Facebook Monday announced it is expanding its bug bounty program to include vulnerabilities related to access token exposure.
Tokens allow people to log into another app using Facebook and are uniquely generated for the specific person and app and the social media giant will now be offering at least $500 for vulnerabilities found in third-party apps and websites that involve improper exposure of these tokens, according to a September 17 blog post.
“If exposed, a token can potentially be misused, based on the permissions set by the user,” said Dan Gurfinkel, security engineering manager at Facebook, in the post. “We want researchers to have a clear channel to report these important issues, and we want to do our part to protect people’s information, even if the source of a bug is not in our direct control.”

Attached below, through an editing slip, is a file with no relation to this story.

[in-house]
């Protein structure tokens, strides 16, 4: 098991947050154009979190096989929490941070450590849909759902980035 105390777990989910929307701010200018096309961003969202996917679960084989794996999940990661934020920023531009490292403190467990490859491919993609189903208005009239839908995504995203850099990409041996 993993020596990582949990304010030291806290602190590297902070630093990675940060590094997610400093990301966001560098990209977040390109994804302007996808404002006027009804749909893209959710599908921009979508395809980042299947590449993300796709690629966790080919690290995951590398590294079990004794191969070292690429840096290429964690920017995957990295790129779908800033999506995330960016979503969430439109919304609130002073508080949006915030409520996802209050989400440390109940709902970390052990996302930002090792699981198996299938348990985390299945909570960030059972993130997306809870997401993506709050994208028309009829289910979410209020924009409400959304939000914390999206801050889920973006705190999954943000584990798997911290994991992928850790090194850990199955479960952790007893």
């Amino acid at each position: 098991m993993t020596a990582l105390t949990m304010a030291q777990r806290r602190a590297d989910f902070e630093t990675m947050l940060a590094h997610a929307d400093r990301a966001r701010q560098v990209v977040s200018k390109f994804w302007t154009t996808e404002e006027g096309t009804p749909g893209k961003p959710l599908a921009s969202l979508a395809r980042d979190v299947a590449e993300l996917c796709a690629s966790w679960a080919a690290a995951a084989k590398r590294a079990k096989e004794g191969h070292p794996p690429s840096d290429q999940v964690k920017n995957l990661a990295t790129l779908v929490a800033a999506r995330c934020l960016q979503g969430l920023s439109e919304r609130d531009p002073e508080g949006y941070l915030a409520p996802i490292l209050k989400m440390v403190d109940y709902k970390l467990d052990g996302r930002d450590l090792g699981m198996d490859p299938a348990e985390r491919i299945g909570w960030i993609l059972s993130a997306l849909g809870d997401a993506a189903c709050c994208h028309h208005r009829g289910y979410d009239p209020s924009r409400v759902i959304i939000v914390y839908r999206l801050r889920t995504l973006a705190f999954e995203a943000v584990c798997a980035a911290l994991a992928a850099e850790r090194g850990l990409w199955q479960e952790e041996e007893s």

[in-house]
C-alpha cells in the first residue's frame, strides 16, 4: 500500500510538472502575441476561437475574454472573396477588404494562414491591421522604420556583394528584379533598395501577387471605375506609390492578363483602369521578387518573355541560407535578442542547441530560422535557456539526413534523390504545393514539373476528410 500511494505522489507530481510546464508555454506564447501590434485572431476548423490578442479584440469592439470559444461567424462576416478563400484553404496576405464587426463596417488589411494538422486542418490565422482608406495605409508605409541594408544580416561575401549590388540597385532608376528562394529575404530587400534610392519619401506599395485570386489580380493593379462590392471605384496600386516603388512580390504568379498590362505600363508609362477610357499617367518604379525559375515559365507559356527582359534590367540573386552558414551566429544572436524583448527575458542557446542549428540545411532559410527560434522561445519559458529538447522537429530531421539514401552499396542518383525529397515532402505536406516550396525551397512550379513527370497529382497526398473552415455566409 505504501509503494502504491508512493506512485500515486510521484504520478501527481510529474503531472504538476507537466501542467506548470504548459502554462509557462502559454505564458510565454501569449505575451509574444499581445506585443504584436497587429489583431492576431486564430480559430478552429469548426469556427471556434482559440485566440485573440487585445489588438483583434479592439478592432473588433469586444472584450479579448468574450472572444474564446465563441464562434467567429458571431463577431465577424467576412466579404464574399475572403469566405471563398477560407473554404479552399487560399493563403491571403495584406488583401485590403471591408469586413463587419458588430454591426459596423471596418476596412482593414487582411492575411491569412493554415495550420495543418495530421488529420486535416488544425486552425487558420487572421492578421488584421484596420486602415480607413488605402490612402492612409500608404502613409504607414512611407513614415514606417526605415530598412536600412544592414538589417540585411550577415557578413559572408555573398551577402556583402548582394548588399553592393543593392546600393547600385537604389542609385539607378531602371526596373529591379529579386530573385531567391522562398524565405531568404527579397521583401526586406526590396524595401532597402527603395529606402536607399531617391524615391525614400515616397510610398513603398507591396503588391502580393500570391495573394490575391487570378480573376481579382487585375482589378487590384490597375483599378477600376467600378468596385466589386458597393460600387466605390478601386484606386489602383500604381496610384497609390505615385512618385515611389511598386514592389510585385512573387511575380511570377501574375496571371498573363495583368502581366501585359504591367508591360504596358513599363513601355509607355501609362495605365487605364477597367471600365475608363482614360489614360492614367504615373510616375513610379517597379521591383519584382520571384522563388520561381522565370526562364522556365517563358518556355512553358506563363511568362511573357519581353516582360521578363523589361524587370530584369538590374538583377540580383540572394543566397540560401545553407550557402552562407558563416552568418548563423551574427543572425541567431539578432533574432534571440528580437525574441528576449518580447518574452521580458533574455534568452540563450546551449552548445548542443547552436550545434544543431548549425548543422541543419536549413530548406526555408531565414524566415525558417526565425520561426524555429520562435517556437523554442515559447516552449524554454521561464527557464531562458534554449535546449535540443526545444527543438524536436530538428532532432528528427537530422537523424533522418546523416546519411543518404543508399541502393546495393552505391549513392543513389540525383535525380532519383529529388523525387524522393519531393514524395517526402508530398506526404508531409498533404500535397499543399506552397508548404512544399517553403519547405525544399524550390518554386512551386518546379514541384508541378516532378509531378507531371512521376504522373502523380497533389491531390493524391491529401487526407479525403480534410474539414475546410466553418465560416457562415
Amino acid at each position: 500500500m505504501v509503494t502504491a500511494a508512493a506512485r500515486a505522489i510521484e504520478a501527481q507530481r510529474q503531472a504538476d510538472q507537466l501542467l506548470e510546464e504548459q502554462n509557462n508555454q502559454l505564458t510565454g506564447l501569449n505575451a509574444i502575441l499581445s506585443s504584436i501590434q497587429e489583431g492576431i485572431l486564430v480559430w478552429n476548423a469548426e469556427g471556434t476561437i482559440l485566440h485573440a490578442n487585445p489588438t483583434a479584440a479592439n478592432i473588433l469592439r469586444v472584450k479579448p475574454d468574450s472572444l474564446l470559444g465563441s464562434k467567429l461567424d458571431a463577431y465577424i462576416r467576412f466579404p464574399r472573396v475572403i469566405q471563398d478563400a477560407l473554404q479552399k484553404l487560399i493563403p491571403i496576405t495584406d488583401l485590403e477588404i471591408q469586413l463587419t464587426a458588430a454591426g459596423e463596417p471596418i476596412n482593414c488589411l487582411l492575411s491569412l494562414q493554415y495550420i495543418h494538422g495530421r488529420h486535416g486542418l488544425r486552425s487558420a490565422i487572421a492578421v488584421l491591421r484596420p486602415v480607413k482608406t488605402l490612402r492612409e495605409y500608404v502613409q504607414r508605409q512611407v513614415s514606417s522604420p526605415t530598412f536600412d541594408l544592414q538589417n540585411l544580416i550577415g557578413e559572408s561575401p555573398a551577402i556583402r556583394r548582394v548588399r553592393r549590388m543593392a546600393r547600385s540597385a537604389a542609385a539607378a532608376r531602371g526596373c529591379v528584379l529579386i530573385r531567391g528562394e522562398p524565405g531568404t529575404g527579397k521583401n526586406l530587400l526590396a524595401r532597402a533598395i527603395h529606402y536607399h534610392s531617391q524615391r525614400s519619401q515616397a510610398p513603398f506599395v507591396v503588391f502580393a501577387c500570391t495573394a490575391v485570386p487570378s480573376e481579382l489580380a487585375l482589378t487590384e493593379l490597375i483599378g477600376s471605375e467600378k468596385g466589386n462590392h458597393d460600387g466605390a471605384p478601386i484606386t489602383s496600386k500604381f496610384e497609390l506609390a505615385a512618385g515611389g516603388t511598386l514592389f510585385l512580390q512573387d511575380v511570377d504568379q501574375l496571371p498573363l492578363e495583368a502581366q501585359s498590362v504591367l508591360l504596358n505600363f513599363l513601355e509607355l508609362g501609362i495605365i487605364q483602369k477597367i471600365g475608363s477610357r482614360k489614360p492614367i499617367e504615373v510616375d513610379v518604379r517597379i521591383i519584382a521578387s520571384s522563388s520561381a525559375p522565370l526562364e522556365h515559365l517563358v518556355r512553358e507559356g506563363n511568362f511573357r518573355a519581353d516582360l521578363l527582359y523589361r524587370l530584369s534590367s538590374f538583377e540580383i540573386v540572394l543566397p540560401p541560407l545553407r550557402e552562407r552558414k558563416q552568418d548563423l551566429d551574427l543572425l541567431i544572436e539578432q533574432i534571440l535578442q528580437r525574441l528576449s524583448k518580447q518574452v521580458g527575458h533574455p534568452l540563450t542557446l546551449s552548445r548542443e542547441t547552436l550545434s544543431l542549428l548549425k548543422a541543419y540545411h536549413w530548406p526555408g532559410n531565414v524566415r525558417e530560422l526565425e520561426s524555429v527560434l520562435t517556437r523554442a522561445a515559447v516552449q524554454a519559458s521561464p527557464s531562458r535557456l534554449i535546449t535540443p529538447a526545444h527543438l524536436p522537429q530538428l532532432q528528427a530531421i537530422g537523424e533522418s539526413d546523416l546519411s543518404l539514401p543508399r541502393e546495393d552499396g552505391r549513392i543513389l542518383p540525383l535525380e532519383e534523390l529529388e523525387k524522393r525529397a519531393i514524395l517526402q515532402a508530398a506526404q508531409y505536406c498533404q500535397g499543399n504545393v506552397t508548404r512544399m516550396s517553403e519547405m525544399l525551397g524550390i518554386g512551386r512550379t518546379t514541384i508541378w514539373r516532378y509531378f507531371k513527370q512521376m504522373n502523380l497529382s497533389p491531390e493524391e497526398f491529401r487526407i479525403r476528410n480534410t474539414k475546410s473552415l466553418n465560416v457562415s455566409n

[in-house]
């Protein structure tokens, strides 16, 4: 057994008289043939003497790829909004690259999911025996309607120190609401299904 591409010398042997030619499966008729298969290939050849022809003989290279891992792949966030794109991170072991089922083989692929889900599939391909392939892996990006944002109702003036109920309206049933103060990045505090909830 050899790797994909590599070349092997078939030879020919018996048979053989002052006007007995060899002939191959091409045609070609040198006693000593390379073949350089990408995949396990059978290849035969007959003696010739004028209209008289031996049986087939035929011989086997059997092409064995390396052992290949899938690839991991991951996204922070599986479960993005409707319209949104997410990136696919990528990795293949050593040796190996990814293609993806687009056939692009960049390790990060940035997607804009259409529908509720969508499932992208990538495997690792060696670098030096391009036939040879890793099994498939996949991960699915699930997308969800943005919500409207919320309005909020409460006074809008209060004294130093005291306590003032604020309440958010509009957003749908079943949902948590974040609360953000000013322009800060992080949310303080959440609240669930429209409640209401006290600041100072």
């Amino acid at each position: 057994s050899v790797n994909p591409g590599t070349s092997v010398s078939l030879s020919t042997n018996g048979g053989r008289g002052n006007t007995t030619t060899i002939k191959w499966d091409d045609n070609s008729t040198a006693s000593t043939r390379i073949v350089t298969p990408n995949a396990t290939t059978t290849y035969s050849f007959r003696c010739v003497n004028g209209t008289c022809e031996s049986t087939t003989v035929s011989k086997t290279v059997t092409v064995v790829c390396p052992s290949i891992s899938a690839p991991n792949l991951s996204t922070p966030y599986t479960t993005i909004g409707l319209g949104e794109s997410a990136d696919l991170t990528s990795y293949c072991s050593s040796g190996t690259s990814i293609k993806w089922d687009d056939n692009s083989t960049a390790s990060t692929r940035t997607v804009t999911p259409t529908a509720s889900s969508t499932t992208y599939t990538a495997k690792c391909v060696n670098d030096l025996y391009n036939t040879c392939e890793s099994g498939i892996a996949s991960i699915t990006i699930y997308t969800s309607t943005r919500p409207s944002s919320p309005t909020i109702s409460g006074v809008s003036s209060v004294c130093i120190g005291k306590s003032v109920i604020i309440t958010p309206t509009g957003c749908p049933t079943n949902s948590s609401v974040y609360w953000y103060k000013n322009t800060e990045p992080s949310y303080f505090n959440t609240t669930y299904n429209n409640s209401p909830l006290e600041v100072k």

Facebook said it will promptly suspend all apps that don’t comply and will also automatically revoke access tokens that could have been compromised to prevent potential misuse, and alert those we believe to be affected, as appropriate.
The announcement comes roughly six months after news broke of the Cambridge Analytic scandal which prompted Facebook director Mark Zuckerburg to pledge to make changes and reforms to the firm’s policy to better protect user data.